“The way to think about it is that AI is just the modern way of doing software. In the future, we’re not going to see software that is not going to continue to learn over time, and be able to perceive and reason, and plan actions and that continues to improve as we use it. These machine-learning approaches, these artificial intelligence-based approaches, will define how software is developed in the future. Just about every startup company does software these days, and even non-startup companies do their own software. Similarly, every startup in the future will have AI.”
Today, no one thinks twice about carrying a supercomputer in their pocket. Tomorrow, we won't think twice about that supercomputer being able to learn and evolve.
Nor will this be limited to cloud-based intelligence, resident in powerful, gigantic data centers. Huang notes that we’re now able to apply computing to things where before it made no sense to do so, including to air conditioners and other relatively ‘dumb’ objects.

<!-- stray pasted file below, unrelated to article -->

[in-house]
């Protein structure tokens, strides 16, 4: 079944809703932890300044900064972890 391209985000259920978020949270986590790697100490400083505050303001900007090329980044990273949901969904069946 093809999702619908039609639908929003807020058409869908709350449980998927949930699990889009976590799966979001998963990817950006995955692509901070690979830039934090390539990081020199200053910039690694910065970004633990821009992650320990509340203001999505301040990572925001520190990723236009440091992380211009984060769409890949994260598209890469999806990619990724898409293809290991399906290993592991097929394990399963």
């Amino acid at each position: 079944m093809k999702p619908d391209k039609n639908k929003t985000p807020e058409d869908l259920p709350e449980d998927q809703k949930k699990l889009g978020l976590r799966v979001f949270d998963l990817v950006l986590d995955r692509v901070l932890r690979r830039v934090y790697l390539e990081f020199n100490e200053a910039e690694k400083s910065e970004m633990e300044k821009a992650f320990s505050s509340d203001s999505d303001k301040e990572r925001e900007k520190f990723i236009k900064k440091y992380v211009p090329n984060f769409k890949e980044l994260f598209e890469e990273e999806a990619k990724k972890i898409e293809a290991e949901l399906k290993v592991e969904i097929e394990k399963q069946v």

“You’ve got cars, you’ve got drones, you’ve got microphones; in the future, almost every electronic device will have some form of deep learning inferencing within it. We call that AI at the edge,” he said. “And eventually there’ll be a trillion devices out there: Vending machines; every microphone; every camera; every house will have deep learning capability."
Today, our mobile devices proactively tell us when to leave for work, the best route to take, and how long the trip will be. Tomorrow, our devices will know when we're awake, what mood we're in, recommend breakfast based on our health, alert the car to pull itself around front, and drive us the most efficient route to work.
Source: Darrell Etherington, TechCrunch